Re­call­ing Nor­wich’s in­fa­mous son on his birth­day

The Day - - PERSPECTIVE - By RE­GAN MINER Re­gan Miner is consultant for the Nor­wich His­tor­i­cal So­ci­ety.

B ene­dict Arnold is an his­tor­i­cal fig­ure fraught with en­mity; his very name be­ing syn­ony­mous with the word traitor. De­spite Arnold’s damn­ing de­fec­tion to the Bri­tish, he was a fierce pa­triot for the Con­ti­nen­tal Army and often put him­self in the thick of bat­tle with lit­tle re­gard for his own safety. There are in fact two sides to Bene­dict Arnold — pa­triot and traitor — yet often it is dif­fi­cult to rec­on­cile both as­pects of his com­plex pro­file.

Bene­dict Arnold was born on Jan. 14, 1741, in Nor­wich. Many of his fa­vorite haunts in­clude places con­tem­po­rary Nor­wich res­i­dents visit to­day such as: Un­cas Leap, Meet­ing­house Rocks, and the Nor­wich Har­bor.

As a boy, Nor­wich His­to­rian Frances Caulkins de­scribed Arnold as, “bold, en­ter­pris­ing, am­bi­tious, ac­tive as light­ning, and with a ready wit at com­mand” and was often the mis­chievous ring­leader among his friends. Arnold’s sup­port­ive fam­ily en­vi­ron­ment was dev­as­tated by the tragic loss of his im­me­di­ate fam­ily mem­bers and the hu­mil­i­a­tion his fam­ily sus­tained re­sult­ing from his fa­ther’s al­co­holism. Arnold’s sole piece of good for­tune in his early life was the ap­pren­tice­ship his mother se­cured for him with his rel­a­tives the Lathrop Brothers.

In the past year, The Nor­wich His­tor­i­cal So­ci­ety cre­ated four self-guided walk­ing trails as part of the Walk Nor­wich Trail sys­tem: The Un­cas Leap Trail, the Bene­dict Arnold Trail, The Free­dom Trail, and the Mil­lion­aires’ Tri­an­gle.

The Bene­dict Arnold Trail ex­plores Nor­wich dur­ing the colo­nial pe­riod and its role through­out the Rev­o­lu­tion­ary War with an em­pha­sis on Nor­wich’s in­fa­mous na­tive son. The trail ex­plores the im­por­tance of Arnold’s up­bring­ing in Nor­wich while al­low­ing vis­i­tors to judge Arnold’s ac­tions in the af­ter­math of his ser­vice in the Con­ti­nen­tal Army for them­selves. The trail also high­lights many sig­nif­i­cant Nor­wich fig­ures who played key roles in the Amer­i­can Rev­o­lu­tion such as Gov. Sa­muel Hunt­ing­ton and Christo­pher Leff­in­g­well. Fur­ther, the trail has an au­dio com­po­nent where vis­i­tors can learn about the his­tory of the area on their mo­bile de­vice or com­puter. The Bene­dict Arnold Trail can be ac­cessed via wal­knor­ and trail brochures are avail­able at the Greater Nor­wich Area Cham­ber of Com­merce, Otis Li­brary, and City Hall.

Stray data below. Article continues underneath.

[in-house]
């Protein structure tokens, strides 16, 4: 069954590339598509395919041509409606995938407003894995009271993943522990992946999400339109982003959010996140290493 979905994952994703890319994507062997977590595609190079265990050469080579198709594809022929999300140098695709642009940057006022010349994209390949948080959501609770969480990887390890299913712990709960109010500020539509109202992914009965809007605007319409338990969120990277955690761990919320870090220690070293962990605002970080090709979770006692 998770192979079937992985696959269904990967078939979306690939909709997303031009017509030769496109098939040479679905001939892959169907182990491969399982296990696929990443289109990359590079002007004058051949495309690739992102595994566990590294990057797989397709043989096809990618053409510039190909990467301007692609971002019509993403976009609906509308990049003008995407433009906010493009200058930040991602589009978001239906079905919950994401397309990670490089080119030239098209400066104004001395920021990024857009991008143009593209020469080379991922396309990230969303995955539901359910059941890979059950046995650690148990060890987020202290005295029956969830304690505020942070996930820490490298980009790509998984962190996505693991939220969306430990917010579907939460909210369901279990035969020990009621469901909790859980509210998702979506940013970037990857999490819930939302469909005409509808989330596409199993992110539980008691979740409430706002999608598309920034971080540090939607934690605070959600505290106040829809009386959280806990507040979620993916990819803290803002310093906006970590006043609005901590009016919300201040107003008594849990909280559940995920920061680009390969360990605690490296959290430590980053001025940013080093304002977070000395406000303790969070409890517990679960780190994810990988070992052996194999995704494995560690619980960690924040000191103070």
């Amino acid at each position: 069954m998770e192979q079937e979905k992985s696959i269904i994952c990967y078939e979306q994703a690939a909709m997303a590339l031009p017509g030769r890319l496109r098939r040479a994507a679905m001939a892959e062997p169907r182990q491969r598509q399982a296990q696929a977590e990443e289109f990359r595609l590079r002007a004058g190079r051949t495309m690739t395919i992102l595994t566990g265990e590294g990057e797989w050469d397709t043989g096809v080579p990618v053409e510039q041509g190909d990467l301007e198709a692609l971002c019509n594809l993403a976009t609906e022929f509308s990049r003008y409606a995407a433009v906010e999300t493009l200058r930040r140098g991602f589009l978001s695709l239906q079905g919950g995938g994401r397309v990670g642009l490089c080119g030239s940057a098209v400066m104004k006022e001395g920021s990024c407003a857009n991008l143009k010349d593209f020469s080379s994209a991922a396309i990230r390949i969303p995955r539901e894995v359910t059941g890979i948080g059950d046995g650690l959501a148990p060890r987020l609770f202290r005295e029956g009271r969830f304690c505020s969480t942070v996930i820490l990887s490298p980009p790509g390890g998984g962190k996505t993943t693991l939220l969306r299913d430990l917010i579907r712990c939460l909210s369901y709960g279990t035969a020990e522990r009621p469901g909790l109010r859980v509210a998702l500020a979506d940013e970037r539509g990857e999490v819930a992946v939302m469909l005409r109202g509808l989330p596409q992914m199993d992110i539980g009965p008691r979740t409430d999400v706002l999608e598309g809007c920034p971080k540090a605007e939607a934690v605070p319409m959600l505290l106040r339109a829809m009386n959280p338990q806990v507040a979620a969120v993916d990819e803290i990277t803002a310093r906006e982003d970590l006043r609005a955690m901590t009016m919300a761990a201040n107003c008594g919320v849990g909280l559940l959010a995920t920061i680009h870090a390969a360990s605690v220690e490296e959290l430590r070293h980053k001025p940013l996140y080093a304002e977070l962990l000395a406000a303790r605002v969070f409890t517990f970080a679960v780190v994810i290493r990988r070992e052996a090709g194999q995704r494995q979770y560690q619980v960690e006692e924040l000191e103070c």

Sim­i­lar to how Salem, Mass., has de­vel­oped its tourism in­dus­try un­der the con­tro­ver­sial Salem Witch­craft Tri­als, Arnold’s in­ter­na­tional name recog­ni­tion rep­re­sents an op­por­tu­nity to in­vite vis­i­tors to re-ex­am­ine his dual his­tory. Re­cently, Bene­dict Arnold has seen a resur­gence in pop cul­ture ref­er­ences such as Brad Meltzer’s novel “House of Se­crets,” Nathaniel Philbrick’s new book “Valiant Am­bi­tion,” and he is fea­tured as a promi­nent char­ac­ter on AMC’s TV se­ries, “Turn: Wash­ing­ton Spies.”

This re­newed in­ter­est in Bene­dict Arnold is a phe­nom­e­non that should not be ig­nored by his home­town and as such, Arnold de­serves his place at the head of Nor­wich’s her­itage tourism ef­forts. In Nor­wich, an­nual events such as “Bene­dict Arnold Re­turns” at Leff­in­g­well House Mu­seum and his­tor­i­cally themed pub crawls — Epi­cure Brew­ery in down­town Nor­wich named a beer af­ter Arnold called “Damned Yan­kee” — ac­knowl­edge our in­fa­mous na­tive son while draw­ing upon the rich colo­nial his­tory that de­fined Nor­wich from 1659, un­til the end of the Amer­i­can Rev­o­lu­tion.

Over the past cou­ple of years, the Nor­wich His­tor­i­cal So­ci­ety has brain­stormed and ex­e­cuted unique ef­forts to cap­i­tal­ize on the valu­able his­tory tied to this im­por­tant yet de­cid­edly con­tro­ver­sial fig­ure.

On Mon­day the lights on Nor­wich City Hall will be switched off in ac­knowl­edg­ment of Arnold’s Birth­day. Nor­wich may never have asked for Arnold nor his trea­son, yet Arnold is our his­tory and that piece of our his­tory de­serves to be told.

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